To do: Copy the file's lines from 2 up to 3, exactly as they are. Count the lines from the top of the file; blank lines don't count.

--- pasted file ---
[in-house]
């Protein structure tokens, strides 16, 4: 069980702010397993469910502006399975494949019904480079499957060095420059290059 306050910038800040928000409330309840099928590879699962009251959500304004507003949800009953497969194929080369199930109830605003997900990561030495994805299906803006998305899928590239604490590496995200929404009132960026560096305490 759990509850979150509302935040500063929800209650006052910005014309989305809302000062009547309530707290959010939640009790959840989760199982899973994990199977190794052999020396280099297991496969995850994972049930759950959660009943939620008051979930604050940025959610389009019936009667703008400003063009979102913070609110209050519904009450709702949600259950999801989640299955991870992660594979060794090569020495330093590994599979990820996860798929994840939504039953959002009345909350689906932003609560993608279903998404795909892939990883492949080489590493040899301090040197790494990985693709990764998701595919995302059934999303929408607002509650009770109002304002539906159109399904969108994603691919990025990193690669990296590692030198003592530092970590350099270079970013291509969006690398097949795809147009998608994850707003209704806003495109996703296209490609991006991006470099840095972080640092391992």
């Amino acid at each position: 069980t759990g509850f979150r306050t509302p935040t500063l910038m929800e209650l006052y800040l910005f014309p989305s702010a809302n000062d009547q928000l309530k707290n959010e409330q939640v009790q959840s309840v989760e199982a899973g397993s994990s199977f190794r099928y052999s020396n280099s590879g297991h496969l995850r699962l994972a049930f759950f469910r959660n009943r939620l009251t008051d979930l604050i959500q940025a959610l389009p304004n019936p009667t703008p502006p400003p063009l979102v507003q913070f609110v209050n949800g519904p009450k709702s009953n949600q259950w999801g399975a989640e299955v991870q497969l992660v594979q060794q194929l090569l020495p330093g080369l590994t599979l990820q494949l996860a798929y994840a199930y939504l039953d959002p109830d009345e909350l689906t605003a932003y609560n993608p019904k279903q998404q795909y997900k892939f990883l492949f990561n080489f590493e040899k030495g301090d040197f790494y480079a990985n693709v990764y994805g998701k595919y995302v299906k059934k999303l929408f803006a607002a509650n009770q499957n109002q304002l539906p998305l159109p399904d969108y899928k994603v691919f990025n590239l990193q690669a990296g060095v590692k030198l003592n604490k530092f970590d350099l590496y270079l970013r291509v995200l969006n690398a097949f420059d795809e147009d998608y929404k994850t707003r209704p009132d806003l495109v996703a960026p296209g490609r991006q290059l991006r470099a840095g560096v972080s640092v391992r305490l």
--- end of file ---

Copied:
């Protein structure tokens, strides 16, 4: 069980702010397993469910502006399975494949019904480079499957060095420059290059 306050910038800040928000409330309840099928590879699962009251959500304004507003949800009953497969194929080369199930109830605003997900990561030495994805299906803006998305899928590239604490590496995200929404009132960026560096305490 759990509850979150509302935040500063929800209650006052910005014309989305809302000062009547309530707290959010939640009790959840989760199982899973994990199977190794052999020396280099297991496969995850994972049930759950959660009943939620008051979930604050940025959610389009019936009667703008400003063009979102913070609110209050519904009450709702949600259950999801989640299955991870992660594979060794090569020495330093590994599979990820996860798929994840939504039953959002009345909350689906932003609560993608279903998404795909892939990883492949080489590493040899301090040197790494990985693709990764998701595919995302059934999303929408607002509650009770109002304002539906159109399904969108994603691919990025990193690669990296590692030198003592530092970590350099270079970013291509969006690398097949795809147009998608994850707003209704806003495109996703296209490609991006991006470099840095972080640092391992």
């Amino acid at each position: 069980t759990g509850f979150r306050t509302p935040t500063l910038m929800e209650l006052y800040l910005f014309p989305s702010a809302n000062d009547q928000l309530k707290n959010e409330q939640v009790q959840s309840v989760e199982a899973g397993s994990s199977f190794r099928y052999s020396n280099s590879g297991h496969l995850r699962l994972a049930f759950f469910r959660n009943r939620l009251t008051d979930l604050i959500q940025a959610l389009p304004n019936p009667t703008p502006p400003p063009l979102v507003q913070f609110v209050n949800g519904p009450k709702s009953n949600q259950w999801g399975a989640e299955v991870q497969l992660v594979q060794q194929l090569l020495p330093g080369l590994t599979l990820q494949l996860a798929y994840a199930y939504l039953d959002p109830d009345e909350l689906t605003a932003y609560n993608p019904k279903q998404q795909y997900k892939f990883l492949f990561n080489f590493e040899k030495g301090d040197f790494y480079a990985n693709v990764y994805g998701k595919y995302v299906k059934k999303l929408f803006a607002a509650n009770q499957n109002q304002l539906p998305l159109p399904d969108y899928k994603v691919f990025n590239l990193q690669a990296g060095v590692k030198l003592n604490k530092f970590d350099l590496y270079l970013r291509v995200l969006n690398a097949f420059d795809e147009d998608y929404k994850t707003r209704p009132d806003l495109v996703a960026p296209g490609r991006q290059l991006r470099a840095g560096v972080s640092v391992r305490l």